As stated above, at the bottom of the present invention is a dry kiln system for drying a stack of lumber. Referring to FIG. 2, this kiln system comprises of at least one kiln 10 defining a chamber interior space 12 capable of receiving a stack of lumber. The lumber may be introduced to the kiln system via tracks or could be inserted by means of a fork lift type device. The kiln system further comprises a chamber heating source 15 capable of providing heated air. This heating source may be a furnace that is conventional in the kiln industry. The kiln chamber further comprises an air emitting device 20 capable of circulating heated air supplied to the chamber interior space. This air moving device may comprise air ducts, fans, plenums, etc., all of which are not known to be critical with respect to the present invention as long as they can properly function in lumber drying techniques. The kiln 10 comprises a condensation device 50 or moisture collector 50 that assists in collecting liquid such as condensate in the interior chamber space. The system further comprises an evaporation system 70 or evaporation unit 70 for evaporating the collected from the chamber interior space.
 In one embodiment, the condensation collection device 50 or moisture collector 50 may be an evaporator coil in the chamber interior space. U.S. Pat. No. 5,595,000 describes a coil used to control condensation in a kiln. The air passing through the coil is cooled well below the dew point which causes a condensation of the moisture onto the coil. The moisture condensed on the coil is removed from the kiln and delivered to the evaporation unit 70. In other embodiments, the evaporator hoses of U.S. Pat. No. 4,620,373 may be used to condense the moisture that is removed from the wood into water. Additionally, the shroud or jacket of U.S. Pat. No. 3,986,298 maybe used to collect excess moisture in the chamber. In one embodiment of the present invention, the condensation device or moisture collector may comprise a liquid contact surface such as the floor of the kiln chamber. The floor may direct liquid to a drain system, which in turn delivers the liquid to an evaporation unit. In some embodiments, the liquid contact surface may simply be a sloping floor, allowing gravity to assist in delivering the liquid to a drainage system and eventually downstream to the evaporation unit. As its name implies, the evaporation unit assists in converting the processed water into a vapor which may be discharged into the environment. Typically the evaporation system will comprise an evaporation device heating source, where in the heating source effects evaporation of the liquid in the holding tank. In some examples, the heating source for the kiln chamber may direct heat or residual heat to the evaporation system to help effect evaporation.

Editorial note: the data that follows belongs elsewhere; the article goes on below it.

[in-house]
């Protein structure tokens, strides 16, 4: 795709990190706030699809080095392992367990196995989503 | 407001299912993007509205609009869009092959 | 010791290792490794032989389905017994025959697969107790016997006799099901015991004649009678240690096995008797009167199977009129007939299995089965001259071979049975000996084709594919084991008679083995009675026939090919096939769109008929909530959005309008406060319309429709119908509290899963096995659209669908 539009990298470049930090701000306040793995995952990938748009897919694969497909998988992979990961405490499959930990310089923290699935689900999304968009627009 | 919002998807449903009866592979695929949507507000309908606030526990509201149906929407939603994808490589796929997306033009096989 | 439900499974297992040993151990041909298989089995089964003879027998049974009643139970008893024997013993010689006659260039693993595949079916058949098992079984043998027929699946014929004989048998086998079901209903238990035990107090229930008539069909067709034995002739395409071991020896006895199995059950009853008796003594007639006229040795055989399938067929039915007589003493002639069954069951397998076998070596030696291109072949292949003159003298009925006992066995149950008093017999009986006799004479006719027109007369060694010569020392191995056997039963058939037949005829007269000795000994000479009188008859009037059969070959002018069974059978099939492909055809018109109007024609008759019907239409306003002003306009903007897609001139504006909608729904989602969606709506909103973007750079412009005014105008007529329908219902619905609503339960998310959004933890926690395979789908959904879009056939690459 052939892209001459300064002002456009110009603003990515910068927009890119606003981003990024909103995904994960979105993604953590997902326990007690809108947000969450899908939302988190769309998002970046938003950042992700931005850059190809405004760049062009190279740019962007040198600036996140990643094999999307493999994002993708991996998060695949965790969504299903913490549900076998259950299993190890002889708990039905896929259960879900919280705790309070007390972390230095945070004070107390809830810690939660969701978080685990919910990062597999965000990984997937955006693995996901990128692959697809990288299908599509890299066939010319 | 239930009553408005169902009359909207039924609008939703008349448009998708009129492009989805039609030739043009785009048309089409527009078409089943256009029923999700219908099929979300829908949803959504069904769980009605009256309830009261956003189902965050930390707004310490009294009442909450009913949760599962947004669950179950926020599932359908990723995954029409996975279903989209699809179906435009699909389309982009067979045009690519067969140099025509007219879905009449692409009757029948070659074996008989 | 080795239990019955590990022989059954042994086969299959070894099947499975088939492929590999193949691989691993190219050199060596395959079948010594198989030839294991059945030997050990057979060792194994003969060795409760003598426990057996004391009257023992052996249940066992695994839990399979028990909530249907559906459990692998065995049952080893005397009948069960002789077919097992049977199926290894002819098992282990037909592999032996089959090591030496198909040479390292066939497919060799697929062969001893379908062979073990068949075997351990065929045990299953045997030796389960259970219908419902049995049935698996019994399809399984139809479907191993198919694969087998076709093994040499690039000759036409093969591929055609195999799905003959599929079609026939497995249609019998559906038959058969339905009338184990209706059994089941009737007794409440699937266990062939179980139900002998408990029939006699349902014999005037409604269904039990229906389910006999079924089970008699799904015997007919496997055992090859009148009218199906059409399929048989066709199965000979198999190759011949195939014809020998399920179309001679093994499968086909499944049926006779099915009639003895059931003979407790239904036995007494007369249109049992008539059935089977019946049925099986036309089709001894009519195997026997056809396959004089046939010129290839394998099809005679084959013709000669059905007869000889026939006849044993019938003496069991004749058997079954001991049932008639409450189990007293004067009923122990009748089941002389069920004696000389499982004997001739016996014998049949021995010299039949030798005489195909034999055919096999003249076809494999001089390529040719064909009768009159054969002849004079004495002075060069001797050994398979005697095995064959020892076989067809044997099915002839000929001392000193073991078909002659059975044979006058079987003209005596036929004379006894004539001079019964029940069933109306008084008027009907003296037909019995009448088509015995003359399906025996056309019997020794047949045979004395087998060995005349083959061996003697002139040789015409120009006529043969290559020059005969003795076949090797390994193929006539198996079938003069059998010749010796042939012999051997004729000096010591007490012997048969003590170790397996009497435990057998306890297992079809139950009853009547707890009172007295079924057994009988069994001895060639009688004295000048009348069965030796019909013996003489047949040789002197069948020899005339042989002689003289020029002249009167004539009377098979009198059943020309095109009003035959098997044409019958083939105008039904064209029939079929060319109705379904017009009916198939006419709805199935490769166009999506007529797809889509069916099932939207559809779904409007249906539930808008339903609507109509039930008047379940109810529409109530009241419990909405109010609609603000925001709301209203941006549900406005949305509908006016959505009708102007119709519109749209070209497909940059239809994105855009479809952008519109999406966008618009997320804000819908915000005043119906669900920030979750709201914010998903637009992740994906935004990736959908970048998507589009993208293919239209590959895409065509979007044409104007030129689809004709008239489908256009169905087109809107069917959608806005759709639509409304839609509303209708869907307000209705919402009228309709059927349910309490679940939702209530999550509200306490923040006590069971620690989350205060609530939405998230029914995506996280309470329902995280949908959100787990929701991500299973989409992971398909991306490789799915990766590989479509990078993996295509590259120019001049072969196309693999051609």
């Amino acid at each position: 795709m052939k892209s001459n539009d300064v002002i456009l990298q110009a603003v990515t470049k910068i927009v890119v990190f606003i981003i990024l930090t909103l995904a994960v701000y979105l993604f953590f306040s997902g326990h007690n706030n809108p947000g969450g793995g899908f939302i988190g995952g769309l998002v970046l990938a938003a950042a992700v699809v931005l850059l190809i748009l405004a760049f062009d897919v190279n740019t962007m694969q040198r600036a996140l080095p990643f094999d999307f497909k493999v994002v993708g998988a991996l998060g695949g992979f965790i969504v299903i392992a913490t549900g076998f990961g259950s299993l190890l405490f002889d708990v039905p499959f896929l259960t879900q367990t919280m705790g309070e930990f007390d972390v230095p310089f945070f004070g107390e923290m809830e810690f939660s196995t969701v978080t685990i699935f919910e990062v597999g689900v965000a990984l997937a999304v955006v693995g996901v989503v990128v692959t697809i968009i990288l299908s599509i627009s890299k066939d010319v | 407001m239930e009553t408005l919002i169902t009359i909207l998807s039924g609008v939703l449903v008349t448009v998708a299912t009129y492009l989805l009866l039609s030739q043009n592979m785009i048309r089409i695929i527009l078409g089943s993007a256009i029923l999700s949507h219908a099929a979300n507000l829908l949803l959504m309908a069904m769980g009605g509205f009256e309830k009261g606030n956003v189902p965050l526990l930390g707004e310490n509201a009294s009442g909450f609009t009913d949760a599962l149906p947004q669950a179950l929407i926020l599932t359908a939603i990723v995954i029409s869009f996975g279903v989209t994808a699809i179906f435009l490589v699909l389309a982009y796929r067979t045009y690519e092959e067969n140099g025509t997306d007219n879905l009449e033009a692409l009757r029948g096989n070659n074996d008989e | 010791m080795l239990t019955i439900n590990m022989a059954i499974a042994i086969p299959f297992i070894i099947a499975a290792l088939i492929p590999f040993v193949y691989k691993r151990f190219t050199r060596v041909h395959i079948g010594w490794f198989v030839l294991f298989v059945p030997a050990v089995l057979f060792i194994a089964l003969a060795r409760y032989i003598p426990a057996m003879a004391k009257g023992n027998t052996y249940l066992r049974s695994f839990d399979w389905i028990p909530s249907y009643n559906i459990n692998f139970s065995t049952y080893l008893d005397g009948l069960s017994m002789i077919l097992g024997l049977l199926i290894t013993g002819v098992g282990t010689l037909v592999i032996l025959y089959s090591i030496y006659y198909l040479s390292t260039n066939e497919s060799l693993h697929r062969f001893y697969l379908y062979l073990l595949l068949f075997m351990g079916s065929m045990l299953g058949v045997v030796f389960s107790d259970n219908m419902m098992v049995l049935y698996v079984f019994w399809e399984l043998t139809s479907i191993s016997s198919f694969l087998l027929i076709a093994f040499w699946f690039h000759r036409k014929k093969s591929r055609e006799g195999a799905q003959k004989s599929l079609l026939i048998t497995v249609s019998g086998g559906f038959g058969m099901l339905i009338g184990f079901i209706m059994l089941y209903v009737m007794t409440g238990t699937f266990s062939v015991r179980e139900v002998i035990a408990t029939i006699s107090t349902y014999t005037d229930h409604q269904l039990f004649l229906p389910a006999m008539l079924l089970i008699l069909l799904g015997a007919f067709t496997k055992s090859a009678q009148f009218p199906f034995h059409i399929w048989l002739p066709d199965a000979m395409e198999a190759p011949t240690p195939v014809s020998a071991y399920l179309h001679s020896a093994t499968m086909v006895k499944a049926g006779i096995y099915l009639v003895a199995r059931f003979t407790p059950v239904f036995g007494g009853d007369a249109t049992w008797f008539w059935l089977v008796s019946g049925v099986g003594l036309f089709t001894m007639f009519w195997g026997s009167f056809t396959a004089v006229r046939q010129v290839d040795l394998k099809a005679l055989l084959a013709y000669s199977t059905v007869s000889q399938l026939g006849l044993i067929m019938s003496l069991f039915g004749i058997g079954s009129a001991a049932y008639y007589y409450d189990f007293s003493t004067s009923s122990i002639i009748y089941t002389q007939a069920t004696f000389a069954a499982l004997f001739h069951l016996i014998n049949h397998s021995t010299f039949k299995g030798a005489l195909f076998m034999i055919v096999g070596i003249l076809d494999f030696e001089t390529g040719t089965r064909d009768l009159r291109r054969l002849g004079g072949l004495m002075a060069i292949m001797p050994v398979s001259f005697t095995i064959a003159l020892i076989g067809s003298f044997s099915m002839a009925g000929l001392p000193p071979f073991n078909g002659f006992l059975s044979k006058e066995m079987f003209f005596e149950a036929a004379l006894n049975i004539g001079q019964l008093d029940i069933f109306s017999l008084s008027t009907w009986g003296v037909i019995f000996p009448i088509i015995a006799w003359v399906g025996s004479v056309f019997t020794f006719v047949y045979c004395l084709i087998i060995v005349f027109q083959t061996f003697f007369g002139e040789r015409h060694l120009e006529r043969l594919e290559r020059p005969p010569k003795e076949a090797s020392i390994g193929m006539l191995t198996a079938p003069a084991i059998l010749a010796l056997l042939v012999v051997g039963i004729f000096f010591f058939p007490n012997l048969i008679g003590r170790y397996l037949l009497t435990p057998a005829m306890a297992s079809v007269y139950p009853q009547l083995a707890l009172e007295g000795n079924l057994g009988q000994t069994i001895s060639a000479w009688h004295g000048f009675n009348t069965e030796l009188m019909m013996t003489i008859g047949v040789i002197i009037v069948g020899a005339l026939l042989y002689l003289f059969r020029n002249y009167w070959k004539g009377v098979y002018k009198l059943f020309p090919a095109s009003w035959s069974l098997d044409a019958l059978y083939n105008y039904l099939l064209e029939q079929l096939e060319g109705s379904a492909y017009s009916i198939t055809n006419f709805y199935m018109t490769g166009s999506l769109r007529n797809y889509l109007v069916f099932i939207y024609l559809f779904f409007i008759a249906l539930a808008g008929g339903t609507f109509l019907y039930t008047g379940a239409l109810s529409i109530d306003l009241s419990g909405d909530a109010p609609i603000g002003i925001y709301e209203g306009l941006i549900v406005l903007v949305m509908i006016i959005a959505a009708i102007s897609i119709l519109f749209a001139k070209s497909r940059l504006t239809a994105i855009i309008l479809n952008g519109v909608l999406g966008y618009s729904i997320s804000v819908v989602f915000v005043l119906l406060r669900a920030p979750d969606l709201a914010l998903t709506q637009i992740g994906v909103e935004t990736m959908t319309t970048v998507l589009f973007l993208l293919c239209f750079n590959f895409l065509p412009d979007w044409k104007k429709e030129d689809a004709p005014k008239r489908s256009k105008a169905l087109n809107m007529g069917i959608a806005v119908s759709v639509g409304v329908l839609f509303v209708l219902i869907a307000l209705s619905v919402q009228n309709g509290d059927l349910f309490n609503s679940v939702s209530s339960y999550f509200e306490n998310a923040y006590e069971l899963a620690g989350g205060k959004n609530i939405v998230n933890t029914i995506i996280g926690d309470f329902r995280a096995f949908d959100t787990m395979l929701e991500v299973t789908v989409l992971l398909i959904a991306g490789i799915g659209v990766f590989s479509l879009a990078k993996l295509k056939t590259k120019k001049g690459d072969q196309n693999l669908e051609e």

The evaporation unit 70 or evaporation device 70 may comprise a liquid holding tank. The processed water may be heated in the liquid holding tank to effect evaporation of the liquid in the holding tank.
 Additionally, the evaporation device may comprise a pump to erect the collected water back into the kiln chamber for heating to effect evaporation. A pump chamber 60 may be used to direct flow of the processed water in the kiln system.
 As shown in FIG. 3, the kiln system of the present invention may comprise a plurality of kilns 10, each of which define a chamber interior space 12 capable of receiving a stack of lumber for drying. The kiln chambers of this embodiment may be the same or different. Nonetheless, each kiln chamber may be provided with a moisture collector 50 to collect and direct water via a pump chamber 60 to an evaporation unit 70. In this regard, the pump chamber may direct water to a central evaporation or a central liquid holding tank which may hold water for more than one kiln chamber, or the pump chamber may direct fluid back into a kiln for evaporation. In the preferred embodiment, the pump chamber may be equipped with a control device which directs fluid to and from each kiln. The control device would allow an operator to direct the processed water from each kiln chamber into one or more specific locations, such as an individual kiln chamber, multiple kiln chambers, and/or a liquid evaporation unit.
 The present invention also comprises a process for drying lumber. This process comprises providing a kiln system. The kiln system of this embodiment is not known to be critical, as long as it can be equipped with a moisture collector which directs water through a pump chamber to an evaporation device. In the case of using a prior art kiln chamber, the kiln chamber must also be capable of being equipped with an evaporation device should the embodiment be used that directs processed water back into the kiln chamber to effect evaporation. The process of this embodiment also may comprise multiple kilns, and may comprise a control unit in connection with the pump chamber to direct processed water flow from each kiln chamber to at least one of a kiln chamber, central evaporation unit, multiple evaporation units, or any combination thereof.
 The present invention may re-introduce stored process water to the kiln chamber at selected intervals during the drying cycle. This water, formerly steam, is quite warm (typically about 200 degrees F.).